Seven C.I.A. employees died in the Khost attack, many of whom were integral to the coordination of the drone war from their base, according to ABC News.

– Ben Piven




[…] Radio: LGBT politics and gay asylumChina commits massive funds to future high-speed railU.S. intensifies drone attacks on Pakistan’s tribal regionIn tactical shift, drone-fired missiles rain on Helmand U.S. seeks hearts and minds in combatting […]

(The UN)

DU is obtained as a waste product of nuclear power and of the manufacture of nuclear weapons.

It is a radioactive heavy metal that can be hazardous to humans in four ways:

• as a toxic heavy metal;

• as a genotoxic (i.e. carcinogenic and mutagenic) agent from its chemical properties;

• as a genotoxic agent from its radiation; and

• as an endocrine disruptor.

As a result, it is estimated that over 1.2 million metric tons of DU are currently stockpiled worldwide, mostly in the United States.8

Therefore DU stockpiles worldwide are increasing at the rate of about 35,000 metric tons per year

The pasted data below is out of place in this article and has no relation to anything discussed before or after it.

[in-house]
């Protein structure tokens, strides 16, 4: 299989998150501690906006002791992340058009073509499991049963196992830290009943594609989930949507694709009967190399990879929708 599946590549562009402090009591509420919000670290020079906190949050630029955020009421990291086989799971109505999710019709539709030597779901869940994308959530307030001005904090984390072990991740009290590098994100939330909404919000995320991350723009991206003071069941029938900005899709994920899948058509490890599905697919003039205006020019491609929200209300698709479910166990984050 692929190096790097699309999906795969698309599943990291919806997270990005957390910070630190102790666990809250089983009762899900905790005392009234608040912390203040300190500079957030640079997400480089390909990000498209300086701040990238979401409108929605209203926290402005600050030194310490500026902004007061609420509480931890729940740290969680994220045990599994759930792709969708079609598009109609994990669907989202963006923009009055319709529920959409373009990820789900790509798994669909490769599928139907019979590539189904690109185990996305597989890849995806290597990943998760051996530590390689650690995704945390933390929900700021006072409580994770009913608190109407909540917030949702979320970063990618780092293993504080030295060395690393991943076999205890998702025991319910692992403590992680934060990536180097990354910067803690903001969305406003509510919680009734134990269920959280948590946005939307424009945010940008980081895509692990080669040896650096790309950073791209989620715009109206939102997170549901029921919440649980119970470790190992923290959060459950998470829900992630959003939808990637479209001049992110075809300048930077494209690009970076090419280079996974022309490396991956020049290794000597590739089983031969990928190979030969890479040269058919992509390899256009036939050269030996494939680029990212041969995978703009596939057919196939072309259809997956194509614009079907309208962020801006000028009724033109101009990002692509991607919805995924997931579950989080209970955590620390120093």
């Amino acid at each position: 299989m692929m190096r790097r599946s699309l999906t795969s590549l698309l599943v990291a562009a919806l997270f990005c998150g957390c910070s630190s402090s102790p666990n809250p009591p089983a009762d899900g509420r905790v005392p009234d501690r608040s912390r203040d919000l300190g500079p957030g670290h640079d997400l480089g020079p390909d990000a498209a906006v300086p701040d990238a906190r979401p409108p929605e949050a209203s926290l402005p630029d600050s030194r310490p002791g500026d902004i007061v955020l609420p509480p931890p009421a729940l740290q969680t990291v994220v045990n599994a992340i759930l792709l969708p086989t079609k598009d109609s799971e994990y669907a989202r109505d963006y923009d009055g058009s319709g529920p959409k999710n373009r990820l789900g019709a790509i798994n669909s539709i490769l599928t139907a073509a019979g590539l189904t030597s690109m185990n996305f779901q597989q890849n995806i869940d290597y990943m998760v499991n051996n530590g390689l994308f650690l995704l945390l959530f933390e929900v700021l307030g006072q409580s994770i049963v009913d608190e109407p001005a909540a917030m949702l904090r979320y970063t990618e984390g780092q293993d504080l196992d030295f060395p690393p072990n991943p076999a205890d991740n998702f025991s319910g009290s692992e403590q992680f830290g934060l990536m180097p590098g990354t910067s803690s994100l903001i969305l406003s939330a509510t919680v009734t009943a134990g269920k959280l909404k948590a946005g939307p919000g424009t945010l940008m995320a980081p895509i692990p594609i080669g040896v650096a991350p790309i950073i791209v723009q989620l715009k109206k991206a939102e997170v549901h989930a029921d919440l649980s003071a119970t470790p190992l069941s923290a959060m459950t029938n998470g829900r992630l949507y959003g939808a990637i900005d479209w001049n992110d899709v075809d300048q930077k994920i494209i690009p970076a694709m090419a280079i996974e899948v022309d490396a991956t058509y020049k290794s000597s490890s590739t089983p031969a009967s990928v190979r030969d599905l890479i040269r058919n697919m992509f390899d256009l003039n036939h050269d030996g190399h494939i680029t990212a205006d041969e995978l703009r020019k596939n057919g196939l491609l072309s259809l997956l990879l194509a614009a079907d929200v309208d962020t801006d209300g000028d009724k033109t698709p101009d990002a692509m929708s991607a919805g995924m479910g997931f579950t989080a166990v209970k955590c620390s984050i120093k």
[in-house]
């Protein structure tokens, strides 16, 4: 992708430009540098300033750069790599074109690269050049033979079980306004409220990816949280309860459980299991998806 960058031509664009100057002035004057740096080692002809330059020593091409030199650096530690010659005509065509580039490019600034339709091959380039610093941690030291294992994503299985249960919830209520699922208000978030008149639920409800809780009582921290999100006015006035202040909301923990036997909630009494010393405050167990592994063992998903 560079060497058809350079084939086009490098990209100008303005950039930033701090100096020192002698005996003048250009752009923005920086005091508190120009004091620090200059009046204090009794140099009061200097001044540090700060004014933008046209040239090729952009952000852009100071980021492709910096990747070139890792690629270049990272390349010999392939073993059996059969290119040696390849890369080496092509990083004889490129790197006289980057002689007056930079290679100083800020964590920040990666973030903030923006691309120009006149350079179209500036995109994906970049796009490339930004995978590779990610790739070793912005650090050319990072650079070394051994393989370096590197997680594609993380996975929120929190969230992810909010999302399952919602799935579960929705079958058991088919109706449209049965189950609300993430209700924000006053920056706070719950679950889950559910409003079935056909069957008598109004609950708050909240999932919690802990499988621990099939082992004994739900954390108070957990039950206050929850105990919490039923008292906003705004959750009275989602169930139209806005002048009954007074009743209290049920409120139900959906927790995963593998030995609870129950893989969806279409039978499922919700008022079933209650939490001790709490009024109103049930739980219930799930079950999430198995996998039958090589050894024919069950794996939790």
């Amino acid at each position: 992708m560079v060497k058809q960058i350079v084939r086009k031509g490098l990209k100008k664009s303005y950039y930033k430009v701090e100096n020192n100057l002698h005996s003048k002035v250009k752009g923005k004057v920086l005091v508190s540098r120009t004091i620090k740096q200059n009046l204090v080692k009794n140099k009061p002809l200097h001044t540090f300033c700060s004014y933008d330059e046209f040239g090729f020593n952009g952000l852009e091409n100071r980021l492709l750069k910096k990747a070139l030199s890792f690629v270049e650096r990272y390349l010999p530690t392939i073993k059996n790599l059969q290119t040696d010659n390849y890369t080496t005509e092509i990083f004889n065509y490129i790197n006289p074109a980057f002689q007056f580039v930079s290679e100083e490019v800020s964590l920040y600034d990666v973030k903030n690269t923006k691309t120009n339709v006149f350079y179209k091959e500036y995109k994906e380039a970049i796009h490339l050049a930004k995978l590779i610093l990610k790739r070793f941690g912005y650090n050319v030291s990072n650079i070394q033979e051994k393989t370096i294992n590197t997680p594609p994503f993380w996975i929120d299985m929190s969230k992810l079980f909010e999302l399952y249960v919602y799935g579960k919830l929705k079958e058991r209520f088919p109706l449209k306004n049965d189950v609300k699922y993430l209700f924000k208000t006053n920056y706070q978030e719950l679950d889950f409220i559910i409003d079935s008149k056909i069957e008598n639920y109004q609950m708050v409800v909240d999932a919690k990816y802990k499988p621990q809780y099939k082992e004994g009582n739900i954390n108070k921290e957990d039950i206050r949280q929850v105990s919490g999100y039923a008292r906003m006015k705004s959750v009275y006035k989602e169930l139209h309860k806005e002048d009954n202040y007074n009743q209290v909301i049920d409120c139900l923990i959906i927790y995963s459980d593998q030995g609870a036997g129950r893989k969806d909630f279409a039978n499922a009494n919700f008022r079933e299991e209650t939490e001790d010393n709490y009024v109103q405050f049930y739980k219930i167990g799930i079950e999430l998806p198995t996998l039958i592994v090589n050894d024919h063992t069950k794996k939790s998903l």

and they pose serious disposal problems to governments involved with uranium enrichment.

For example, 20% to 30% was found in the bones of male rats within 2.5 hours of uranium administration, and 90% of the uranium remaining after 40 days was in the bone.17

Uranium compounds are distributed to all tissues, preferentially bone, kidneys, liver and testes.18

Rats implanted with DU pellets also show uranium concentrations in the heart, lung tissue, ovaries
and lymph nodes.19 Like many heavy metals, uranium reacts with DNA and ions and blood proteins to form compounds (called complexes). Uranium can cross the placenta and the blood–brain barrier and accumulate in the brain.

Given the preponderance of cell and animal studies indicating that DU is a very hazardous substance, the safest approach would be to seek a moratorium on its use. It is notable that, in December 2007, the UN General Assembly carried a motion by 136 votes to 5, recognizing the health concerns over the use of uranium weapons and requesting that states report to the Secretary-General on the matter.59 Also in May 2008, the European Parliament carried a motion that strongly reiterated its call on all European Union member states and North Atlantic Treaty Organization countries to impose a moratorium on the use of depleted uranium weapons and to redouble efforts toward a global ban. The resolution was adopted with 491 votes in favour, 18 against and 12 abstentions.60